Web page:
Arafat acknowledges 'mistakes' in his rule
Thursday, August 19, 2004
RAMALLAH, West Bank -- Yasser Arafat admitted to "mistakes" and promised to rein in corruption, but Palestinian lawmakers complained their leader's long-awaited speech Wednesday fell far short of expectations, offering no way out of the chaos plaguing the Palestinian territories. After weeks of street protests and increasingly vocal criticism of his rule, Arafat is under tremendous pressure to share power and attack rampant graft. Lawmakers had hoped the speech from his battle-scarred compound in this West Bank city would offer a blueprint for restoring the Palestinian leadership's tattered credibility both at home and abroad.
Witnesses: 9-11 helper holds anti-Israeli beliefs
HAMBURG, Germany -- A Moroccan accused of helping the Sept. 11 suicide hijackers approved of Hitler's extermination of the Jews and was part of a group that raged against the United States "because it defends Israel" witnesses testified Wednesday. Sudanese student Ahmed Maglad, 30, testified he met defendant Mounir el Motassadeq while living in Hamburg in 1997 and through him met lead suicide pilot Mohamed Atta, who he said was "aggressively religious" and was always trying to "prove something." Maglad told the state court he also knew Ramzi Binalshibh, a U.S. detainne who is the suspected contact between al-Qaida and the Hamburg cell that included three of the Sept. 11 suicide pilots.
Rebels blockade Nepal's capital with threat
KATMANDU, Nepal -- Without setting up a roadblock or even making an appearance, Maoist rebels cut off the capital from the rest of this Himalayan kingdom by declaring a blockade Wednesday, leaving Katmandu with only a few days of food and cooking fuel. Extra police took to the roads leading into the city, but no drivers defied the guerrillas. In the past, rebels have burned dozens of vehicles and planted mines to enforce blockades, and early this week they threw a bomb at a luxury hotel for disregarding an order to shut down.The government promised to provide security for travelers, but that didn't reassure civilians.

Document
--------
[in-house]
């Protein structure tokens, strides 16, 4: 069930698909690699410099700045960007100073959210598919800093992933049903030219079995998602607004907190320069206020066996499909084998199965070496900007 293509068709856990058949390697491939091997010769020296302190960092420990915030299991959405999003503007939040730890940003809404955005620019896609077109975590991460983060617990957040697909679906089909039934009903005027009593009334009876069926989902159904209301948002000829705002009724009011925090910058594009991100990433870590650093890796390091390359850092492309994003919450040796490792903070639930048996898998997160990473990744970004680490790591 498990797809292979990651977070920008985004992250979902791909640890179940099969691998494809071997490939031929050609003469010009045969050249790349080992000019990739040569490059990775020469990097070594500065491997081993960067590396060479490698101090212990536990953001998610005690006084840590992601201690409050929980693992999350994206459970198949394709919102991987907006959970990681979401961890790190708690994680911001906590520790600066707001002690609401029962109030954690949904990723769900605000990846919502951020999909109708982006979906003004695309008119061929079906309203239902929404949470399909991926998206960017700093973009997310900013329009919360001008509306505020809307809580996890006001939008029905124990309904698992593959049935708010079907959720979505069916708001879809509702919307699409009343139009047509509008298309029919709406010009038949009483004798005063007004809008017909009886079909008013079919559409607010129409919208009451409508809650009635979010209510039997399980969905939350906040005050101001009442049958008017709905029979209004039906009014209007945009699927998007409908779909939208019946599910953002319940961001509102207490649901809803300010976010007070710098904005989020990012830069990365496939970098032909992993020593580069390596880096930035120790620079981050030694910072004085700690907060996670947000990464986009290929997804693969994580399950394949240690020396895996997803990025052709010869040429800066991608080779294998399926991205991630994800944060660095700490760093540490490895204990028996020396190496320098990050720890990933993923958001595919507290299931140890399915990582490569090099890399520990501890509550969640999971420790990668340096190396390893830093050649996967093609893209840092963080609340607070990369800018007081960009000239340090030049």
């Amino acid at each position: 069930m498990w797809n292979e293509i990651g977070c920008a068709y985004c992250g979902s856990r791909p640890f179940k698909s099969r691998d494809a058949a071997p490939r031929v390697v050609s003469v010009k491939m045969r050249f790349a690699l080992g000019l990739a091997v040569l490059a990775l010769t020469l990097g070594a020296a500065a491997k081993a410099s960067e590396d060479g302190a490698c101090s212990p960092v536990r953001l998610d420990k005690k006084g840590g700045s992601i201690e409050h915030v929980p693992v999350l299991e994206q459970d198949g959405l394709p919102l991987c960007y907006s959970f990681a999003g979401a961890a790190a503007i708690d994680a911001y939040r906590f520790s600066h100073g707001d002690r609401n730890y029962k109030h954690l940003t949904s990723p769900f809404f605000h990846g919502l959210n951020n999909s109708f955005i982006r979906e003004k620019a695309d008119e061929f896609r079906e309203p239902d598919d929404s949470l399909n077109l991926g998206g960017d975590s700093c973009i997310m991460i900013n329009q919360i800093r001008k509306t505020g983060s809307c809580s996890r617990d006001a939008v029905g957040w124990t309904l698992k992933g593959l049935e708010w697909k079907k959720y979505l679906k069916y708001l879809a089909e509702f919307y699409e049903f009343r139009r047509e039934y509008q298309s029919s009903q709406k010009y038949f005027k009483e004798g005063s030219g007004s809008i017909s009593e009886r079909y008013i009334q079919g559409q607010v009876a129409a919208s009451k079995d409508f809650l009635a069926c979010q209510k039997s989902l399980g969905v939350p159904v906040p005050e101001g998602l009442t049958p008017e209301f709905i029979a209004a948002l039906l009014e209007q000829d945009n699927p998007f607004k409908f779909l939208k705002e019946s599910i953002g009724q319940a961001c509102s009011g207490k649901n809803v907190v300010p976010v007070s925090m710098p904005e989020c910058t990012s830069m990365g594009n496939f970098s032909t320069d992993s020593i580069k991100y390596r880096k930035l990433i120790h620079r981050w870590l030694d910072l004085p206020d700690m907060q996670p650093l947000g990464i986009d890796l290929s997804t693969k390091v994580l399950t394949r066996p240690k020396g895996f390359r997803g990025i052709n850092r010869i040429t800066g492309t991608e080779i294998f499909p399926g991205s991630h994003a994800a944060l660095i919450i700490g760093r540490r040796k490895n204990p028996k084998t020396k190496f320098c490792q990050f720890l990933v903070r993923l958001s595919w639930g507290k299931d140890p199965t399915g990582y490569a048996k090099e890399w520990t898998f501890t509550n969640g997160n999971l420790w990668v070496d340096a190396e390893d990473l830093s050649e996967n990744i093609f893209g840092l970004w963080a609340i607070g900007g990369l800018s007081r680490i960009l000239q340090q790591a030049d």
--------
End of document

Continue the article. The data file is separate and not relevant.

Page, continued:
Lawyers doubt evidence credibility over USS Cole
SAN'A, Yemen -- The lawyer representing five men accused of plotting the deadly 2000 attack on the destroyer USS Cole said Wednesday the evidence presented by prosecutors "lacked credibility" -- including the source of the explosives and boat used in the bombing. Abdul Aziz al-Samawi also questioned prosecutors' insistence on trying in absentia Abd al-Rahim al-Nashiri, the sixth defendant and the alleged mastermind of the October 2000 suicide attack that killed 17 American sailors. "This insistence is aimed at making my clients scapegoats in this case," he said. Al-Nashiri's court appointed-lawyer, Mohammed al-Azali, also urged the court to dismiss the case. In the attack, two suicide bombers rammed an explosives-laden boat into the Cole as it refueled in the southern Yemeni port city of Aden. The attack was blamed on Osama bin Laden's al-Qaida terrorist network.
Pakistan's ruling party ready for new premier
FATEH JANG, Pakistan -- The ruling party claimed victory Wednesday in special elections designed to clear the path for Pakistan's finance minister to be elevated to prime minister. The opposition said the vote was rigged. Shaukat Aziz, a former Citibank executive and strong ally of President Gen. Pervez Musharraf, was far ahead in the voting Wednesday night, according to unofficial results in two regions holding National Assembly elections. Lawmakers from the two regions resigned so Aziz could win a seat in the National Assembly -- a result seen as little more than a formality. Under Pakistani law, a prime minister must also be an assembly member.
-- From wire reports